08. Maiken – Siin või sealpool maad (Here on the other side) (T & M: Kadri Koppel)
Maiken is next up and her wardrobe choice for the evening consists of a flowing purple gown. She’s ditched the bar stool she used in previous performances. The backdrop has a kind of silk effect to it in blacks and greys, with huge white spotlights beaming up from the floor to form an arc above her as she stands there alone on stage. She is an experienced performer and her voice bears testimony to that…most of the time. Her voice is extremely expressive, almost raspy in parts and at the same time filled with a sense of longing, fitting in nicely with the slightly melancholic melody. She does however sound as if she is overexerting herself towards the end during the key change, but maybe that’s the sheer emotion getting hold of her. Another one with jazzy undertones; a visually mesmerising performance that was well received.
09. Sandra Nurmsalu – Kui tuuled pöörduvad (When the winds turn) (T & M: Sven Lõhmus)
Next up is Urban Symphony vocalist Sandra Nurmsalu with her ethnic number Kui tuuled pöörduvad. She chose a sapphire blue chiffon dress for her outfit tonight, contrasting nicely thre three female backing singers dressed in white. The stage featured a huge sail, presumably from the Kon Tiki expedition. Her song mixes a number of elements such as tribal sounds and chants together with something that sounds supsiciously like an Ace of Base beat and it all gels very well together. The studio version was more or less intact on stage, aided by a guy behind the sail banging away on huge bongo drums. Sandra sang her socks off,and looked as if she was enjying every minute of it. There’s the addition of a sax solo which wasn’t in the original. This is unlike anything we have heard so far tonight and together with a strong yet breezy performance, the minute the chorus kicks in it should have you hooked and like a tsunami will sweep along taking everything with it. It certainly went huge in the studio.
10. Brigita Murutar – Laule täis taevakaar (Sky full of songs) (T & M: Rainer Michelson / Feliks Kütt)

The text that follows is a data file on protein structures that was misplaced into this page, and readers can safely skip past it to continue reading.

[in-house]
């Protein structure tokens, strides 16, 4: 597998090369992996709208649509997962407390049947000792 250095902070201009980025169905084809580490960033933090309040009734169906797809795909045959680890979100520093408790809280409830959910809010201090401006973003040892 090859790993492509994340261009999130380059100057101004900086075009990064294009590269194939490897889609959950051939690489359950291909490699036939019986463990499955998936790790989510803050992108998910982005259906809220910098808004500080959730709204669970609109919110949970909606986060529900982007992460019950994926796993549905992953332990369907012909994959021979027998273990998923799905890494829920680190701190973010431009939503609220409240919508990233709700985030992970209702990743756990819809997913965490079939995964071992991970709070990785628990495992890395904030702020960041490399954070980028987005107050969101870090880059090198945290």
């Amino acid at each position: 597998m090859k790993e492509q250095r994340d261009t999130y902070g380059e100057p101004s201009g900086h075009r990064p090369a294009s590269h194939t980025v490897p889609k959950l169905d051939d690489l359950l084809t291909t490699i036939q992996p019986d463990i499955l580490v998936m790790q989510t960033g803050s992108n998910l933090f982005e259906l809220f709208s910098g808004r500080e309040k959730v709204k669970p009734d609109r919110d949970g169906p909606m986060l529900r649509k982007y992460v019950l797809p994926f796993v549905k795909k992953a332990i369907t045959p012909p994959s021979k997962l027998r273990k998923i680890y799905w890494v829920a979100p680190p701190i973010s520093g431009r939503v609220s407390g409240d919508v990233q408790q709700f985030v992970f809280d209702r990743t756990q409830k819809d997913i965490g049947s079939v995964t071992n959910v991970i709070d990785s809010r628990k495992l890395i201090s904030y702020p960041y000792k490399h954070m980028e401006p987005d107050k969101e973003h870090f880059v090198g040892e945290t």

Brigita might be the youngest performer tonight, but you’d never guess it. She was wearing a black leather jacket with a dress underneath in beige and black with a plunging neckline. With her on stage, Brigita had five musicians, more or less smartly turned out. She gives the performance of her career vocally, singing with such enthusiasm and suprisingly clear tones that you’d be hard pushed not to fall in love with the song. She did however look a little apprehensive on some close up shots to begin with. Her entry is yet another that lies somewhere between country and folk in terms of genre and the melody is just irresistible. Bonus points for the use of an accordion, a vastly underrated instrument! Full of jollity and with plenty of feelgood factor, the text exudes a youthful charm and her sstage show should, if there’s any justice, see her sail into the final.
We join hosts Helen Sürje and Henrik Kalmet for the second Friday at the ETV studios, with yet another enthusiastic crowd who cheer on all of the acts as if their lives depended on it. The Warholesque postcards with their sung intro introducing each act really are one of the most original things to grace our screens this Eurovision season. Helen is wearing a beige dress with a bointed black collar. Henrik is sporting a black suit, white shirt and orange tie. The other two commentators are once more in place in the small room with the stuffed moose, gabbering away very enthusiastically between numbers.